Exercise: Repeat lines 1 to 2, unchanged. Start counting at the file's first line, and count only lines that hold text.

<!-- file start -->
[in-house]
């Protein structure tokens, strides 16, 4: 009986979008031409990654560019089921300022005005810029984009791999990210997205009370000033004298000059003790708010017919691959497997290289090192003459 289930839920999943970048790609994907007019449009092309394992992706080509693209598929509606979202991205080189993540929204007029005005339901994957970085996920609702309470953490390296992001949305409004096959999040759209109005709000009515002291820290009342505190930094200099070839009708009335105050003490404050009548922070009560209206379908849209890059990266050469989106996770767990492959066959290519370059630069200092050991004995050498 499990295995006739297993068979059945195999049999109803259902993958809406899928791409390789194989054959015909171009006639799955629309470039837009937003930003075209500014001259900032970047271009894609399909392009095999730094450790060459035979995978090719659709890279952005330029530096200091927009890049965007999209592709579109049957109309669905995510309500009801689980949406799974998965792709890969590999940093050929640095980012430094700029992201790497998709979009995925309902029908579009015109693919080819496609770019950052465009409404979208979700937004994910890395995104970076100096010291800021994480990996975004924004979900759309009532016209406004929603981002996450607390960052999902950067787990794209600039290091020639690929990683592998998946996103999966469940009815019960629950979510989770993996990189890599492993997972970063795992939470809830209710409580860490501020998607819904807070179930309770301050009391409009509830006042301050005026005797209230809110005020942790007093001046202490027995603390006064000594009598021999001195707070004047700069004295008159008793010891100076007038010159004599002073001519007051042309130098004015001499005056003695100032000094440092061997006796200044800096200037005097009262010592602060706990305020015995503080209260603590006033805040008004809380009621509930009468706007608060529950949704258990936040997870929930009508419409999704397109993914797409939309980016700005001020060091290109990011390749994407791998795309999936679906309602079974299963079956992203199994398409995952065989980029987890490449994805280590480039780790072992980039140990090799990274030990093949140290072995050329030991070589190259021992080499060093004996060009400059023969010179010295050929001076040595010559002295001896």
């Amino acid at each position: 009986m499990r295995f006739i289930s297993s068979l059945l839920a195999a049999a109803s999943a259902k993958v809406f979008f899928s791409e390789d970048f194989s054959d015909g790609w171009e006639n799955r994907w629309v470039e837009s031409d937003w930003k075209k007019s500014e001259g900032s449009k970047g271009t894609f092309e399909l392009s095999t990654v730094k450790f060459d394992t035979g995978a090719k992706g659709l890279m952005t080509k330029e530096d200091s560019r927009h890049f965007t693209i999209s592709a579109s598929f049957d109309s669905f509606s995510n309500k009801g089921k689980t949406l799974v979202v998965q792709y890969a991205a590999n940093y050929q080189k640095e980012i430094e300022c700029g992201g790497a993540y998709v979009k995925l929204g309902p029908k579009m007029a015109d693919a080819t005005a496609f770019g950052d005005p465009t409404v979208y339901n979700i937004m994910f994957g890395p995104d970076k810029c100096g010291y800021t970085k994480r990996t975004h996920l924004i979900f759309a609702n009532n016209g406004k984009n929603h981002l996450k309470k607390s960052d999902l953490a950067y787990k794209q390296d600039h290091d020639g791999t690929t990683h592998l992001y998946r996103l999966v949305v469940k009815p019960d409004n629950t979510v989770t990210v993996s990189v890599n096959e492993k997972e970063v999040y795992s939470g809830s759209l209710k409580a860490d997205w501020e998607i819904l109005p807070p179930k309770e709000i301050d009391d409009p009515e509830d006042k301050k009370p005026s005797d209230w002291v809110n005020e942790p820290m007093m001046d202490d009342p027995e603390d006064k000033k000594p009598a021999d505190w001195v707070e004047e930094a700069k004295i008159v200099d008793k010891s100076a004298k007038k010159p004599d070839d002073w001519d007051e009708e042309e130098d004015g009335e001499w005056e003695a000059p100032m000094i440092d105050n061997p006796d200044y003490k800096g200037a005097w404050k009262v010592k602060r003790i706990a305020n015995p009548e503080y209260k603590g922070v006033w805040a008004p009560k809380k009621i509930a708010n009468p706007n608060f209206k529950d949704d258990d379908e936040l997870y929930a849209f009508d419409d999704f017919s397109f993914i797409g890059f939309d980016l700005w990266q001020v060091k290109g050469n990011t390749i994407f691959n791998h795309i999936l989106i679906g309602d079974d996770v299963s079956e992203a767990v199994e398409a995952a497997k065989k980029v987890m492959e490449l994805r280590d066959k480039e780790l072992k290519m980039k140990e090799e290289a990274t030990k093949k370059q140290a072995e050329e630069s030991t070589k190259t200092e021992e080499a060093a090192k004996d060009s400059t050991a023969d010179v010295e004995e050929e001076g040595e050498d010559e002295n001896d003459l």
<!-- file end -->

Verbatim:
[in-house]
């Protein structure tokens, strides 16, 4: 009986979008031409990654560019089921300022005005810029984009791999990210997205009370000033004298000059003790708010017919691959497997290289090192003459 289930839920999943970048790609994907007019449009092309394992992706080509693209598929509606979202991205080189993540929204007029005005339901994957970085996920609702309470953490390296992001949305409004096959999040759209109005709000009515002291820290009342505190930094200099070839009708009335105050003490404050009548922070009560209206379908849209890059990266050469989106996770767990492959066959290519370059630069200092050991004995050498 499990295995006739297993068979059945195999049999109803259902993958809406899928791409390789194989054959015909171009006639799955629309470039837009937003930003075209500014001259900032970047271009894609399909392009095999730094450790060459035979995978090719659709890279952005330029530096200091927009890049965007999209592709579109049957109309669905995510309500009801689980949406799974998965792709890969590999940093050929640095980012430094700029992201790497998709979009995925309902029908579009015109693919080819496609770019950052465009409404979208979700937004994910890395995104970076100096010291800021994480990996975004924004979900759309009532016209406004929603981002996450607390960052999902950067787990794209600039290091020639690929990683592998998946996103999966469940009815019960629950979510989770993996990189890599492993997972970063795992939470809830209710409580860490501020998607819904807070179930309770301050009391409009509830006042301050005026005797209230809110005020942790007093001046202490027995603390006064000594009598021999001195707070004047700069004295008159008793010891100076007038010159004599002073001519007051042309130098004015001499005056003695100032000094440092061997006796200044800096200037005097009262010592602060706990305020015995503080209260603590006033805040008004809380009621509930009468706007608060529950949704258990936040997870929930009508419409999704397109993914797409939309980016700005001020060091290109990011390749994407791998795309999936679906309602079974299963079956992203199994398409995952065989980029987890490449994805280590480039780790072992980039140990090799990274030990093949140290072995050329030991070589190259021992080499060093004996060009400059023969010179010295050929001076040595010559002295001896």